While policies are procedures are important, sometimes rules need to be broken and exceptions need to be made. For example, having worked in HR during the early part of my career, sometimes compensation “adjustments” were necessary apart from the annual review cycle. Organizational policies should allow for the requisite flexibility to deal with exceptional circumstances; rigid conformity to standard operating procedures ultimately does more harm than good.

Near-term: Plan for backup

As a friend of mine used to say, the burnt hand teaches best. Appeasing a diva with a promotion and/or raise might stop the bleeding, but it may not significantly reduce organizational risk. What’s more, some employees’ demands just can’t be met.

Sometimes rules need to be broken and exceptions need to be made.

Here are a few questions to consider:

  • Are there other “high potential” employees in need of “stretch” roles? GE made this practice common and, to my knowledge, still uses it today.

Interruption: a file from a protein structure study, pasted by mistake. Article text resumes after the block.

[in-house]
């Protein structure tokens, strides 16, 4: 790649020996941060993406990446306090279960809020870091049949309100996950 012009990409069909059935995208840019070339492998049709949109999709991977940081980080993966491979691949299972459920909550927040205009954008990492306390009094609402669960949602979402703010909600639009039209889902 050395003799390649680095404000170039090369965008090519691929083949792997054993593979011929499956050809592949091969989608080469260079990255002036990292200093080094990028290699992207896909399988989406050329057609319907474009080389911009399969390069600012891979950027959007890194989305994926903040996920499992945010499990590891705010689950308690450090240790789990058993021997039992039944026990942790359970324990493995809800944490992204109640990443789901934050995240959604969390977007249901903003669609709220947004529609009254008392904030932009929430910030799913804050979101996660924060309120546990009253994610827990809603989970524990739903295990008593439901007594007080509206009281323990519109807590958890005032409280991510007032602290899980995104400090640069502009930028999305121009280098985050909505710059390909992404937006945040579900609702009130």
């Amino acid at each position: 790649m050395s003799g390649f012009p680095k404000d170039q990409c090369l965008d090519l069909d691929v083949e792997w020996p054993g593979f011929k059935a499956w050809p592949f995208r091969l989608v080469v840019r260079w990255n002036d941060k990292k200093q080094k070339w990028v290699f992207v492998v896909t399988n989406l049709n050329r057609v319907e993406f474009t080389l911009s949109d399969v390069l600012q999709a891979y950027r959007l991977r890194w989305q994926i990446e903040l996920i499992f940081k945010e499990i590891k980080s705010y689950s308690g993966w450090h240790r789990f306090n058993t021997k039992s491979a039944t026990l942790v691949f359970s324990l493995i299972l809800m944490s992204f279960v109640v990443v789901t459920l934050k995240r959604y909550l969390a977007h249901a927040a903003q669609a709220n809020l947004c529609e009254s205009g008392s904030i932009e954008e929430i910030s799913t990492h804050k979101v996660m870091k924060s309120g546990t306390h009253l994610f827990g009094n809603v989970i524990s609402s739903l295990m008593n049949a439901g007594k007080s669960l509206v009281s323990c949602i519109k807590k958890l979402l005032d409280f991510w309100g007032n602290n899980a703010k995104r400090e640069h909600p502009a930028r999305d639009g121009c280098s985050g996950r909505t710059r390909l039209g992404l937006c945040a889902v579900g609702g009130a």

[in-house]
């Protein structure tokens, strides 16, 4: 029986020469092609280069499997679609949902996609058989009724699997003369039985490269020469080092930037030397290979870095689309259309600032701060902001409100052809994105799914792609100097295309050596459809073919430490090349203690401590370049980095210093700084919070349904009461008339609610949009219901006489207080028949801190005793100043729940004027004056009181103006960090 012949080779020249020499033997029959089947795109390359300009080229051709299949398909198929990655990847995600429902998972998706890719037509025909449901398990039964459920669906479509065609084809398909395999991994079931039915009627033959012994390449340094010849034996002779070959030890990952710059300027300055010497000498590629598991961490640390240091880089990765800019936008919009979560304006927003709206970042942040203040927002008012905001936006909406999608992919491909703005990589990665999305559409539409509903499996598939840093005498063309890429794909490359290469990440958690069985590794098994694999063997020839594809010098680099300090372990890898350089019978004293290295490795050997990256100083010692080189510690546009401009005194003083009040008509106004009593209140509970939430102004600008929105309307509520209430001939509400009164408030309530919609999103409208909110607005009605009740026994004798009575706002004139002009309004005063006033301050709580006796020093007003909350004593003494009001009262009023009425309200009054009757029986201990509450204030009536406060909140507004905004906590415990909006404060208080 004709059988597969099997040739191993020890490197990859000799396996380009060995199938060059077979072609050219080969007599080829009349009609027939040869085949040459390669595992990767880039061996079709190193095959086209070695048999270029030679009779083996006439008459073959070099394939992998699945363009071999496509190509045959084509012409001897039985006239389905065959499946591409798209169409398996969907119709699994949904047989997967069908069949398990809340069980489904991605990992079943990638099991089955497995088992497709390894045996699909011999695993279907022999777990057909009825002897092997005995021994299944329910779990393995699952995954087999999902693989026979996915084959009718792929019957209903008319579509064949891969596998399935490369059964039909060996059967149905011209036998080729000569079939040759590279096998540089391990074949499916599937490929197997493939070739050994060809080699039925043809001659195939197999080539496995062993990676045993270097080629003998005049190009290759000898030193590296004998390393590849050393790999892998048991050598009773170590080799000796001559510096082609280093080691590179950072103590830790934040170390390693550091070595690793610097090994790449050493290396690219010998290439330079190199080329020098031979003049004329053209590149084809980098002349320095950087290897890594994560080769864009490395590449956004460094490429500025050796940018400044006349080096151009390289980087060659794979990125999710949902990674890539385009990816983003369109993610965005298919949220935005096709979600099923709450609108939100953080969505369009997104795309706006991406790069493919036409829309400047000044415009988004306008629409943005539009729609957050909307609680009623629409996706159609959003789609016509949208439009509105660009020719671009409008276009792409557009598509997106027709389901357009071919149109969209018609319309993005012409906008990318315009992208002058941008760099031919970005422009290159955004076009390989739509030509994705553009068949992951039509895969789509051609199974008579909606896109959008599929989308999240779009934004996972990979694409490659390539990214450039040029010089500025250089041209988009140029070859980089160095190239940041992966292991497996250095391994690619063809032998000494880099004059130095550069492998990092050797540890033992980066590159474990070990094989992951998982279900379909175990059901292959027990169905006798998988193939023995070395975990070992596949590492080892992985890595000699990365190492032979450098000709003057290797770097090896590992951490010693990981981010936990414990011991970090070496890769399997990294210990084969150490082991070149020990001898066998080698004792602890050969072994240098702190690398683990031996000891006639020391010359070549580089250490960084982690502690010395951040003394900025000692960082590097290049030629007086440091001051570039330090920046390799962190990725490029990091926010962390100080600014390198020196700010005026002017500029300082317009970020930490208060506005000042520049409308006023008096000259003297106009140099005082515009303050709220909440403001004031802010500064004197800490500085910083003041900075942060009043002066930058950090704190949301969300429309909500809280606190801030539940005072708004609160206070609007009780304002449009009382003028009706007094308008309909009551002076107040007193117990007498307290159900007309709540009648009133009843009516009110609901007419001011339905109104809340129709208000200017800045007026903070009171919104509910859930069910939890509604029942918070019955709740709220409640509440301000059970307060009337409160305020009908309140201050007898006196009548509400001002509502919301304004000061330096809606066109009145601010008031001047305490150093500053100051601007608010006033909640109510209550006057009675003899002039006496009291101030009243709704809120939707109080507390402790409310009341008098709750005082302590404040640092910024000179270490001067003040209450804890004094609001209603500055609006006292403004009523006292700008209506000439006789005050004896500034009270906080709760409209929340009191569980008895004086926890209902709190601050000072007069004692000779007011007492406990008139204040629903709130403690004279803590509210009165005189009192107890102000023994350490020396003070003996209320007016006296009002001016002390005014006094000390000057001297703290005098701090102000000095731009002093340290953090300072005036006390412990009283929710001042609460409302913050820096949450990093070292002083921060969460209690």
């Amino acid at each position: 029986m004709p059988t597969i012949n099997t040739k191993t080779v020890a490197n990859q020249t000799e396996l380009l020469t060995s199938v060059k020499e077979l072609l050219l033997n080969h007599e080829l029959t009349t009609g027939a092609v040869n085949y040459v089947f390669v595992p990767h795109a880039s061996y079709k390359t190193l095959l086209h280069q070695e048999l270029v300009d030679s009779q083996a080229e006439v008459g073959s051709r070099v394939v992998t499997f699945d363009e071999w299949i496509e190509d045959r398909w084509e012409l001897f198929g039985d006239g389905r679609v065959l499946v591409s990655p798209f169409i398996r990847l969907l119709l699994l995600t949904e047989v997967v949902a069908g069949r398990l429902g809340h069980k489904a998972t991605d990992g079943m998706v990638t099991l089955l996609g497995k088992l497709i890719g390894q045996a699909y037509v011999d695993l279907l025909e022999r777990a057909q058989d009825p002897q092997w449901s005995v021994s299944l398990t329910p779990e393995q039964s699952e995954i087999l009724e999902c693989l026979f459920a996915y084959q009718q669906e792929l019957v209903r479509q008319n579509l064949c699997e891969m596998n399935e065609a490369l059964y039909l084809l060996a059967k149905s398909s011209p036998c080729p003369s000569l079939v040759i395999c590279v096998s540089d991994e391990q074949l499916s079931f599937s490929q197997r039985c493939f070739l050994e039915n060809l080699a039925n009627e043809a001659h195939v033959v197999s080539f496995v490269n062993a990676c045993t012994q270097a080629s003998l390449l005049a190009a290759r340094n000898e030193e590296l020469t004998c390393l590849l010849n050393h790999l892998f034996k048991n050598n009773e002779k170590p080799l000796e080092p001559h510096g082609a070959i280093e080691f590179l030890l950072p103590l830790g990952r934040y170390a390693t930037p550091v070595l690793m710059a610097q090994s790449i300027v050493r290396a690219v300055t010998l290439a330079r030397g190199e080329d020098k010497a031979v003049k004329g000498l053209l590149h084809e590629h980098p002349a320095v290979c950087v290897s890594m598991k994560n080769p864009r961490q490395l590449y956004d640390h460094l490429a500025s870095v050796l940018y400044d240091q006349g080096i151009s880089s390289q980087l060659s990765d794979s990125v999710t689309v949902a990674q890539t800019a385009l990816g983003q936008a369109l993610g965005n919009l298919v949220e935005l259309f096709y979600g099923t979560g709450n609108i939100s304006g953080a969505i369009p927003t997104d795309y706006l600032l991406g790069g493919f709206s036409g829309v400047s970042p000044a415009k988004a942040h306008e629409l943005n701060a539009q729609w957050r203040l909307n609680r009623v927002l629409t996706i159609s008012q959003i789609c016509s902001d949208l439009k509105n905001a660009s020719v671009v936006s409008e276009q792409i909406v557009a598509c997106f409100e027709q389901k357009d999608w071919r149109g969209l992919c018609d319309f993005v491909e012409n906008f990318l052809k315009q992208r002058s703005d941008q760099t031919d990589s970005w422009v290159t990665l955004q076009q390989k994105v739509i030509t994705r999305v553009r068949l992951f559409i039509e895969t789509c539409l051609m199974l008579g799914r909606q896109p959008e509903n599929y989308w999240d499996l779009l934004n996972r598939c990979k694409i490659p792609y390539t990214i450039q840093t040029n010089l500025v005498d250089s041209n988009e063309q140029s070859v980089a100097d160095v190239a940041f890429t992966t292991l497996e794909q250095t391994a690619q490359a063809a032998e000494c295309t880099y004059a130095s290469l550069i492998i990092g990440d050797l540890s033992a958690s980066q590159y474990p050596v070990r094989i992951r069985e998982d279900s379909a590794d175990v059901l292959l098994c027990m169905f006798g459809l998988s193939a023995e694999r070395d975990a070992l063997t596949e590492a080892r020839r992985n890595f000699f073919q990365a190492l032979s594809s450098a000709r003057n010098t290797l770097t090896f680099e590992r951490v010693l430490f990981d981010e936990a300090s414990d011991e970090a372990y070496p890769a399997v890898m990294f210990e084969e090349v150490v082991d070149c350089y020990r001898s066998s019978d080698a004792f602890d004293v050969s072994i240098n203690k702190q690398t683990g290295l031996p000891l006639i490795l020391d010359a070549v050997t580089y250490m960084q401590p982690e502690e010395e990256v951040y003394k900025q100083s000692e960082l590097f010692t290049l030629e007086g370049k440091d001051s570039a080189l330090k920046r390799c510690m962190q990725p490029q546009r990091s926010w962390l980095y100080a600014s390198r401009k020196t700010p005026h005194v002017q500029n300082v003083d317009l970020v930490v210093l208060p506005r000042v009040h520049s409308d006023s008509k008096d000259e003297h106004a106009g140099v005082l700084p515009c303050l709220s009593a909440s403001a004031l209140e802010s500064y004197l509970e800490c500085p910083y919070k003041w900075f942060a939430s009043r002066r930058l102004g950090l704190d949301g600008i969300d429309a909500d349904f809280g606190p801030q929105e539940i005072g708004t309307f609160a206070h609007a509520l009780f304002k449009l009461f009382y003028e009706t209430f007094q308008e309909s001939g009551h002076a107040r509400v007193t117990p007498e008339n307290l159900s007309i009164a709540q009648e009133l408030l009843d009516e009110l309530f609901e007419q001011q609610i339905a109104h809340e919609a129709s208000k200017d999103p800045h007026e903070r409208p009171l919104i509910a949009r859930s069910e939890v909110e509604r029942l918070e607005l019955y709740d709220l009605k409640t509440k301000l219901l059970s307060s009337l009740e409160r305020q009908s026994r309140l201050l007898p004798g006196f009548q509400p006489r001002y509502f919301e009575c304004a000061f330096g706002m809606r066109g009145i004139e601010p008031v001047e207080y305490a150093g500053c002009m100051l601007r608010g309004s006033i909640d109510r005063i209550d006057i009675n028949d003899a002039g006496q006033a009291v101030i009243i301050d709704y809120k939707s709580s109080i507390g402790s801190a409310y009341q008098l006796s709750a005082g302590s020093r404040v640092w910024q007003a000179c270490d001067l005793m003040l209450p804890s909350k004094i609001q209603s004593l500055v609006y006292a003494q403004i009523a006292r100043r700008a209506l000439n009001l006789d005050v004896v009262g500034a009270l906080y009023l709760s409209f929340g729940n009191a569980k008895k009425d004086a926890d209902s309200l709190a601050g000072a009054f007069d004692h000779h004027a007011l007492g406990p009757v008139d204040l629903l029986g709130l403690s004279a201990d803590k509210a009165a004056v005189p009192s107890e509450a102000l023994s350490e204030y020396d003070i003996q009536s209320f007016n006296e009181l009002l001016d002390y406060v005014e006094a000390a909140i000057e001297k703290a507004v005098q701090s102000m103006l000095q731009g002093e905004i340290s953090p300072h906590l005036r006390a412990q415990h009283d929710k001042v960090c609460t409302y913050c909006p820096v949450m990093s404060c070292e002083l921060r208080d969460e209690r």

• If budgets are tight and hiring “bench strength” is not an option, do you have a list of targets outside of the organization in the event that the diva leaves?

Far too often, HR departments, hiring managers, and organizations take an exclusively reactive approach to recruiting. They wait until someone gives notice (or not) before starting the process of replacing a key departure. Assess the risks associated with essential positions and use social networks such as LinkedIn to monitor the availability of viable candidates as contingencies. Be prepared to act quickly when the “right’ candidate has been identified.

Long-term: Change the culture

Often, people are too quick to look at divas in isolation. They’ll make often incorrect assumption that the diva is a pain in the ass for exclusively internal reasons. Bad childhood, maybe?  While that might be the case on an individual level, take a look at the culture that may very well enable diva-like behavior. Consider the following questions:

  • Are employees in a company or department so overworked that they can’t collaborate and share knowledge?